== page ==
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Review: Further Than The Furthest Thing (Young Vic)

Review by Daz Gale

The hit rate at the Young Vic lately has been nothing short of exceptional, with Best Of Enemies and Oklahoma! both transferring to the West End while last years The Collaboration recently opened on Broadway. Never one to rest on their recent successes, they are hoping to strike gold again with this new revival of Zinnie Harris’ Further Than The Furthest Thing. Would this be another explosive success for them?

First performed in 1999, Further Than The Furthest Thing is based on real events and tells the story of a group of residents on a remote volcanic island in the middle of the Atlantic whose undisturbed lifestyles are disrupted when a visitor arrives on the island, changing their way of life forever. As the residents struggle to adapt to their new life away from the home they have always known, things from the past begin to threaten their future.

The story is told in two very distinct and different acts. The first act acclimatises the audience to the way life is on this island that has continues for centuries, cut off from the rest of the world and blissfully aware of real world events (details of which emerge later on). An incident forces them to leave the island, leading to a complete shift in the second act which is predominantly set in a factory on the main land. This huge difference can prove jarring at first – almost as if you are returning to a completely different show post interval which may make audience members struggle to immerse themselves in the action after spending all of the first act growing into the story. Perhaps this is a deliberate choice to mirror the way the islands inhabitants struggle to acclimatise to their new setting. However, it didn’t succeed as well as hoped and perhaps lessened the impact the beginning of the second act might have had.

An exceptional cast have been gathered to bring the story to life with Olivier Award winning and Tony Award nominated Jenna Russell proving once again what a formidable talent she is. As Mill, she is the driving force behind the story following her first appearance minutes into the first act, welcoming the audience and helping them understand the different way these inhabitants live and speak. Performed with a sense of ease, warmth and, at times, blissful ignorance, Jenna gives a masterclass performance as the fairly innocent though deceptively complicated character.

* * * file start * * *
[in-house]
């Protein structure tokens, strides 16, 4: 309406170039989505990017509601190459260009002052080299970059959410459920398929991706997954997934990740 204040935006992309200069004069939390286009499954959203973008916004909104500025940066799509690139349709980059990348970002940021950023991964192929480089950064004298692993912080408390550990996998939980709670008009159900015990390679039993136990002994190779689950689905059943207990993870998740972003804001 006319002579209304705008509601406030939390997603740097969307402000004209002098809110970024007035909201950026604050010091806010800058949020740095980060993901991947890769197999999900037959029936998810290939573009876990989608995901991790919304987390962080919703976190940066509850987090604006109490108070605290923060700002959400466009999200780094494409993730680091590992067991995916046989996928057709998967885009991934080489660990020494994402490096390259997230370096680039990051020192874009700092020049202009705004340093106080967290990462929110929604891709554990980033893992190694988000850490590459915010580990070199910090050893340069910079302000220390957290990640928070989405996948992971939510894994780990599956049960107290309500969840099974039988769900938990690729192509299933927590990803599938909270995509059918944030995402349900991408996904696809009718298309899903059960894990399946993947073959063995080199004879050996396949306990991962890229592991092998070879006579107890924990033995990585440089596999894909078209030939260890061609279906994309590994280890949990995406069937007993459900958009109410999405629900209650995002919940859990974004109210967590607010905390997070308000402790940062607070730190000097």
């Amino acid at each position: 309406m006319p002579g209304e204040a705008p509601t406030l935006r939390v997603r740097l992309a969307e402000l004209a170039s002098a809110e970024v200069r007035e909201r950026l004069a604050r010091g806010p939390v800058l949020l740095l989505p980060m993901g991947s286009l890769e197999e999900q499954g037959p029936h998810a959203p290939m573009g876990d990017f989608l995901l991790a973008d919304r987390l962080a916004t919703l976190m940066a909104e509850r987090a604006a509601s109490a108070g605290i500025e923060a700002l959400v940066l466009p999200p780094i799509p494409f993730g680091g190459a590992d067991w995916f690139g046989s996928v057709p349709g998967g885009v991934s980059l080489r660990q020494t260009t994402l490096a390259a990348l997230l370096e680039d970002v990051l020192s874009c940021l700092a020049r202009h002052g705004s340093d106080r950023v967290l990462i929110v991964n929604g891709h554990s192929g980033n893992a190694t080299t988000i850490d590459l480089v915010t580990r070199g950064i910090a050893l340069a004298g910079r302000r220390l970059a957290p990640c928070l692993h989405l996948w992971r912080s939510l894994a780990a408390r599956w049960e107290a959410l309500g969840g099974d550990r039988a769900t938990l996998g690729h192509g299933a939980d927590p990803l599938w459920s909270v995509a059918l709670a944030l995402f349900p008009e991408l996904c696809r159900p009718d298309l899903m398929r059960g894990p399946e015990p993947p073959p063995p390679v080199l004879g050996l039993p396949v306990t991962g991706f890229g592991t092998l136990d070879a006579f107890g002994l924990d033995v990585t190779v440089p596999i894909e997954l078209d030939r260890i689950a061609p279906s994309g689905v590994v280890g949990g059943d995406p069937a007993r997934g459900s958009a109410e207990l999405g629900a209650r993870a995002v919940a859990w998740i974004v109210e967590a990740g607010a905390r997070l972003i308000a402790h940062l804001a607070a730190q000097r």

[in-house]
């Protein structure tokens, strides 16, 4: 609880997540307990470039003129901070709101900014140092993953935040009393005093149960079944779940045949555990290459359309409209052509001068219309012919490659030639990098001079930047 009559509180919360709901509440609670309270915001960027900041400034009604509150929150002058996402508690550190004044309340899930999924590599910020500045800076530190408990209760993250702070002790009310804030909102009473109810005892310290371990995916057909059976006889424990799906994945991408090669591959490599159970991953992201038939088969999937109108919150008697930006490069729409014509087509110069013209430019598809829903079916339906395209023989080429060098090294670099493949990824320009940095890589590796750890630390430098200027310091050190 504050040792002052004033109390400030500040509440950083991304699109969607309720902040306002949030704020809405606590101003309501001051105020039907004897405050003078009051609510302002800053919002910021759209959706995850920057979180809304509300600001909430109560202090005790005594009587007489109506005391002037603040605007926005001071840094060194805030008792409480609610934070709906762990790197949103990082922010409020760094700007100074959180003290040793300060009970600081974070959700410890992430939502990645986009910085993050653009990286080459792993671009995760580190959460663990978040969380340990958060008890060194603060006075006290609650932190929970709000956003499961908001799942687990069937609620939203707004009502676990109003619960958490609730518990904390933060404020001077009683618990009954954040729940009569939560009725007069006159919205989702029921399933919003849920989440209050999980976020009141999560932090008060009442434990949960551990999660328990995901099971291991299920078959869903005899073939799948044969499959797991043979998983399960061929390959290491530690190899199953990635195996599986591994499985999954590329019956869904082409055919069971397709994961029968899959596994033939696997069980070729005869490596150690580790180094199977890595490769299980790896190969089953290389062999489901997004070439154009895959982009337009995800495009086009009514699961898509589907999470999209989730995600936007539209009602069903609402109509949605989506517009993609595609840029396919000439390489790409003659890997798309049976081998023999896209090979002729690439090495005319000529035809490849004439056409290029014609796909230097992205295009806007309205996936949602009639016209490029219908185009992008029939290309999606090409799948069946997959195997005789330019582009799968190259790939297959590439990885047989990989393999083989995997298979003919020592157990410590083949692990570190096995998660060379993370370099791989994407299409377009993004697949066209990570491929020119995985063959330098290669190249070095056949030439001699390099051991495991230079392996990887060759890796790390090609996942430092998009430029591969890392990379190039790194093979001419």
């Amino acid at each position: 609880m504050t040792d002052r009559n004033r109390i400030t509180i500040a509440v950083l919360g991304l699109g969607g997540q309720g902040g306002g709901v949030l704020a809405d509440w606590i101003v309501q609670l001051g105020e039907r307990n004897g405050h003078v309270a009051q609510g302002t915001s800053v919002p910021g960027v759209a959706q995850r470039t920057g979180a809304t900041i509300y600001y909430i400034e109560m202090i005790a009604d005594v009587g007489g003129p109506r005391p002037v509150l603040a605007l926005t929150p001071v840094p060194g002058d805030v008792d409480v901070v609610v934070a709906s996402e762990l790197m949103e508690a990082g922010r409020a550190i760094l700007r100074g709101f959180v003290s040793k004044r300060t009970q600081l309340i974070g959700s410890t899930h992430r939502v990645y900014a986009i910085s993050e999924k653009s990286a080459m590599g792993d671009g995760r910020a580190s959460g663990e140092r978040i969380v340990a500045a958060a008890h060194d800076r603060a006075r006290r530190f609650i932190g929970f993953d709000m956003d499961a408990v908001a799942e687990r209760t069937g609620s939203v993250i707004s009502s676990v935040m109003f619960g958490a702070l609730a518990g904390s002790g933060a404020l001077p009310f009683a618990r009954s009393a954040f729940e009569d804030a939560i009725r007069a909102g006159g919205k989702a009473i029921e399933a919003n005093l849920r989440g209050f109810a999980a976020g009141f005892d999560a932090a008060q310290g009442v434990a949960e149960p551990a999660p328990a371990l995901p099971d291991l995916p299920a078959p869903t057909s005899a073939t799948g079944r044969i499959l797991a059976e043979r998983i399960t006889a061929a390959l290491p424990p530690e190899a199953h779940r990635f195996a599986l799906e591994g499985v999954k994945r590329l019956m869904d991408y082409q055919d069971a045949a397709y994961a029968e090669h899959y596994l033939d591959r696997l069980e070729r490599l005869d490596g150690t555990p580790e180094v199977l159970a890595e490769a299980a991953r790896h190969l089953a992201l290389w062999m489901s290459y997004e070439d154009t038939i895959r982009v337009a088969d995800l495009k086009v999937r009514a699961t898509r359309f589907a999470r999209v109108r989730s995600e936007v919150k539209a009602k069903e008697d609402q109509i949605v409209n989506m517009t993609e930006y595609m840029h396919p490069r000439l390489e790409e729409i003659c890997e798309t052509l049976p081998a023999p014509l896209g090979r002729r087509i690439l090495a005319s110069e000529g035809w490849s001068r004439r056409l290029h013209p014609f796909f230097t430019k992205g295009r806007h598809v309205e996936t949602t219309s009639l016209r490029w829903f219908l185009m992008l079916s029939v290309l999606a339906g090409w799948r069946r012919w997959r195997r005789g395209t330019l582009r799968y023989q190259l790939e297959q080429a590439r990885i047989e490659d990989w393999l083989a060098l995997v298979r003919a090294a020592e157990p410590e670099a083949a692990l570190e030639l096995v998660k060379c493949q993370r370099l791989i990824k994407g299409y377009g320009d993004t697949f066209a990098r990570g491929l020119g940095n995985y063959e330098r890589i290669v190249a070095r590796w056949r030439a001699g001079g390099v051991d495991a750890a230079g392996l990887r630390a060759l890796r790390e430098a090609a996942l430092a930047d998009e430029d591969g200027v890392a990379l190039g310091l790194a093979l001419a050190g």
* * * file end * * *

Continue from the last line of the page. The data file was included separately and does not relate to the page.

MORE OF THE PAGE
Equally impressive in his role is Cyril Nri as Bill. Giving a standout performance, his sweet nature masks a dark past as Cyril does a fantastic job portraying the haunted and conflicted Bill, who wants nothing more than things to be good in his community. Giving a wonderfully understated performance, the rare intense moments the character deals with show what a fantastic actor Cyril is as he relishes one of the meatier roles the show has to offer.

Other characters suffer from not being as fleshed out as the older couple and could have garnered more sympathy had these been developed further. Still, Archie Madekwe delights as Francis and Gerald Kyd is beautifully mysterious in his relatively small role of Mr Hansen. Though her time in the spotlight is relatively limited, Kirsty Rider’s presence at the sidelines (sometimes behind the audience) is more captivating than might be expected, amplified by the power in her performance when she does get something to do. Perhaps the most interesting character of the bunch, I would have liked to see more of her, particularly when Kirsty plays the role so remarkably.

The versatile space of the Young Vic is transformed once more, this time in a completely in the round setting. The set design by Soutra Gilmour is immediately impressive and enraptures the audience fairly immediately. However, the same can’t be said for the bizarre seating choices. While beautiful aesthetically, there is always something to be said when it comes to audience comfort. The most impressive production element is Ian William Galloways stunning video projection which makes full use of the in the round setting, almost feeling like a planetarium at times. Prema Mehta’s lighting marries this use fantastically while George Dennis’ sound design ensures the whole thing is magically atmospheric.

Jennifer Tangs direction is fantastic to behold with all the action playing out beautifully alongside these wonderful production elements. However, this never quite manages to work in tandem with the writing. While Further Than The Furthest Thing is perfectly pleasant in itself, it has the tendency to plod on at times, never quite captivating. Taking quite a while to kick in on both acts, it suffers from being slightly too long and consistently slow. A couple of dark and drastic turns make the whole thing rather uncomfortable, but rather than keep me invested in the show, it all felt a bit too flat. It’s not that the writing is underwhelming or that the direction doesn’t quite match. It’s all perfectly fine, but there is always the feeling it could be so much better and never quite manages to reach its full potential.

Ultimately, Further Than The Furthest Thing is a perfectly adequate show. An incredible cast, a beautiful production and some interesting topics made this a great show to sit back and enjoy. It’s just unfortunate that while it continually bubbled over, it never quite managed to explode like I had hoped. This production does have some great things going for it though and has a lot of potential, should the relevant tweaks be made. It’s closer to success than it might seem and a great show coming out of this simply ok production really wouldn’t be the furthest thing.


Further Than The Furthest Thing plays at the Young Vic until 29th April. Tickets from

Photos by Marc Brenner

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